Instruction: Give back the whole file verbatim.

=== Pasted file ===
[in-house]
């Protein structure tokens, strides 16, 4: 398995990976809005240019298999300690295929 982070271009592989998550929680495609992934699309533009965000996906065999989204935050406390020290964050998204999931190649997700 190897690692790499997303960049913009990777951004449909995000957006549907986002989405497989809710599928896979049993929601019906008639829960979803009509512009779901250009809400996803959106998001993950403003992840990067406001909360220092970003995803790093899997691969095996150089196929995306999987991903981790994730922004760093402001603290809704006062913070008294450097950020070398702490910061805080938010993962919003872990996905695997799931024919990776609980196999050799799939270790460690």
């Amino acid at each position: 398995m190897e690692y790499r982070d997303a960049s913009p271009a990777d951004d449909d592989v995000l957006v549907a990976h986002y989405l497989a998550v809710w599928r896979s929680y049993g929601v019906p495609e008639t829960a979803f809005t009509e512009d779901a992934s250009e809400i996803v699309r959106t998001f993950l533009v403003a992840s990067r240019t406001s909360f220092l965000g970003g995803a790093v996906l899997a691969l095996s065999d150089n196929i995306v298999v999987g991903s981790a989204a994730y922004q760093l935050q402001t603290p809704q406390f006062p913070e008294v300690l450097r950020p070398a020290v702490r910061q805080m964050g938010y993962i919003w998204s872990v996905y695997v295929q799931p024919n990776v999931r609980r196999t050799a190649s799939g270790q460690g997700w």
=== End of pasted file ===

[in-house]
């Protein structure tokens, strides 16, 4: 398995990976809005240019298999300690295929 982070271009592989998550929680495609992934699309533009965000996906065999989204935050406390020290964050998204999931190649997700 190897690692790499997303960049913009990777951004449909995000957006549907986002989405497989809710599928896979049993929601019906008639829960979803009509512009779901250009809400996803959106998001993950403003992840990067406001909360220092970003995803790093899997691969095996150089196929995306999987991903981790994730922004760093402001603290809704006062913070008294450097950020070398702490910061805080938010993962919003872990996905695997799931024919990776609980196999050799799939270790460690």
């Amino acid at each position: 398995m190897e690692y790499r982070d997303a960049s913009p271009a990777d951004d449909d592989v995000l957006v549907a990976h986002y989405l497989a998550v809710w599928r896979s929680y049993g929601v019906p495609e008639t829960a979803f809005t009509e512009d779901a992934s250009e809400i996803v699309r959106t998001f993950l533009v403003a992840s990067r240019t406001s909360f220092l965000g970003g995803a790093v996906l899997a691969l095996s065999d150089n196929i995306v298999v999987g991903s981790a989204a994730y922004q760093l935050q402001t603290p809704q406390f006062p913070e008294v300690l450097r950020p070398a020290v702490r910061q805080m964050g938010y993962i919003w998204s872990v996905y695997v295929q799931p024919n990776v999931r609980r196999t050799a190649s799939g270790q460690g997700w």